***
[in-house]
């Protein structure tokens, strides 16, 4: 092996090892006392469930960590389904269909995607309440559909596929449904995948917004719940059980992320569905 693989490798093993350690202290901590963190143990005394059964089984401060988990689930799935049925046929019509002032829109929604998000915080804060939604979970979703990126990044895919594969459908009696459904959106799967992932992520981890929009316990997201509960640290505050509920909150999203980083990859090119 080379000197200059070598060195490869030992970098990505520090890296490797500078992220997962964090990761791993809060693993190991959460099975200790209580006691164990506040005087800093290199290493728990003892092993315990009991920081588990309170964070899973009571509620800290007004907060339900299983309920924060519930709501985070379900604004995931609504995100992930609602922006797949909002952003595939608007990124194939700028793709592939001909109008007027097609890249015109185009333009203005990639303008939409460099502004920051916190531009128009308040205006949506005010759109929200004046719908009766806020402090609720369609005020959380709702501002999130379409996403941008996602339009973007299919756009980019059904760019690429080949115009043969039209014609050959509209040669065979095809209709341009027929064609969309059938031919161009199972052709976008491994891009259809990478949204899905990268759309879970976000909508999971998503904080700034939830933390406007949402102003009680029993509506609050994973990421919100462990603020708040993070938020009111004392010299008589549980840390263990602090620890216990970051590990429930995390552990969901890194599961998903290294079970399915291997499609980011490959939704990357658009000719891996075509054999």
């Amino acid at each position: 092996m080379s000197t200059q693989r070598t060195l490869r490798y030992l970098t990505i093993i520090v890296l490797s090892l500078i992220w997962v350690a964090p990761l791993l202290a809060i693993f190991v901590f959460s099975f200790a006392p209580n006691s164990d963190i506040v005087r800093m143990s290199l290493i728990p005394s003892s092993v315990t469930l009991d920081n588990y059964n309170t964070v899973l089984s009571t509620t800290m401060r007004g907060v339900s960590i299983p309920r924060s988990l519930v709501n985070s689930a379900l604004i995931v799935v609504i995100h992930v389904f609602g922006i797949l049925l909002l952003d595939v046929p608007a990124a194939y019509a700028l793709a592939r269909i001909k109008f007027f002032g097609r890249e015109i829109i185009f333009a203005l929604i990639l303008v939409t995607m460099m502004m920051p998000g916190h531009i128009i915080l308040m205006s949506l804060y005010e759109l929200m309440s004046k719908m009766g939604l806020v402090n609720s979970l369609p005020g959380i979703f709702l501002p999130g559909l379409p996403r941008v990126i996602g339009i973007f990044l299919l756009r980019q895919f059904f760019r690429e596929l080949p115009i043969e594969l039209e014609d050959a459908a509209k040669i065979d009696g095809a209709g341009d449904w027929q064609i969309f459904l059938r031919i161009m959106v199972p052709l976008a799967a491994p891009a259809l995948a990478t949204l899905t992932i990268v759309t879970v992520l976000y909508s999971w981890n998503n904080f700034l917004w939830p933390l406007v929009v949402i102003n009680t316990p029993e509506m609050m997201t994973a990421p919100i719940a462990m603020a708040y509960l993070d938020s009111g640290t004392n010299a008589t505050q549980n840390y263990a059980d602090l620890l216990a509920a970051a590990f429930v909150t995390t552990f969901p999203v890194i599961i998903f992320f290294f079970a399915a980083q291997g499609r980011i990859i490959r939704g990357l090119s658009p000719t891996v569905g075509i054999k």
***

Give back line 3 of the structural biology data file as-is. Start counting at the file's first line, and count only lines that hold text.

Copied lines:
């Amino acid at each position: 092996m080379s000197t200059q693989r070598t060195l490869r490798y030992l970098t990505i093993i520090v890296l490797s090892l500078i992220w997962v350690a964090p990761l791993l202290a809060i693993f190991v901590f959460s099975f200790a006392p209580n006691s164990d963190i506040v005087r800093m143990s290199l290493i728990p005394s003892s092993v315990t469930l009991d920081n588990y059964n309170t964070v899973l089984s009571t509620t800290m401060r007004g907060v339900s960590i299983p309920r924060s988990l519930v709501n985070s689930a379900l604004i995931v799935v609504i995100h992930v389904f609602g922006i797949l049925l909002l952003d595939v046929p608007a990124a194939y019509a700028l793709a592939r269909i001909k109008f007027f002032g097609r890249e015109i829109i185009f333009a203005l929604i990639l303008v939409t995607m460099m502004m920051p998000g916190h531009i128009i915080l308040m205006s949506l804060y005010e759109l929200m309440s004046k719908m009766g939604l806020v402090n609720s979970l369609p005020g959380i979703f709702l501002p999130g559909l379409p996403r941008v990126i996602g339009i973007f990044l299919l756009r980019q895919f059904f760019r690429e596929l080949p115009i043969e594969l039209e014609d050959a459908a509209k040669i065979d009696g095809a209709g341009d449904w027929q064609i969309f459904l059938r031919i161009m959106v199972p052709l976008a799967a491994p891009a259809l995948a990478t949204l899905t992932i990268v759309t879970v992520l976000y909508s999971w981890n998503n904080f700034l917004w939830p933390l406007v929009v949402i102003n009680t316990p029993e509506m609050m997201t994973a990421p919100i719940a462990m603020a708040y509960l993070d938020s009111g640290t004392n010299a008589t505050q549980n840390y263990a059980d602090l620890l216990a509920a970051a590990f429930v909150t995390t552990f969901p999203v890194i599961i998903f992320f290294f079970a399915a980083q291997g499609r980011i990859i490959r939704g990357l090119s658009p000719t891996v569905g075509i054999k």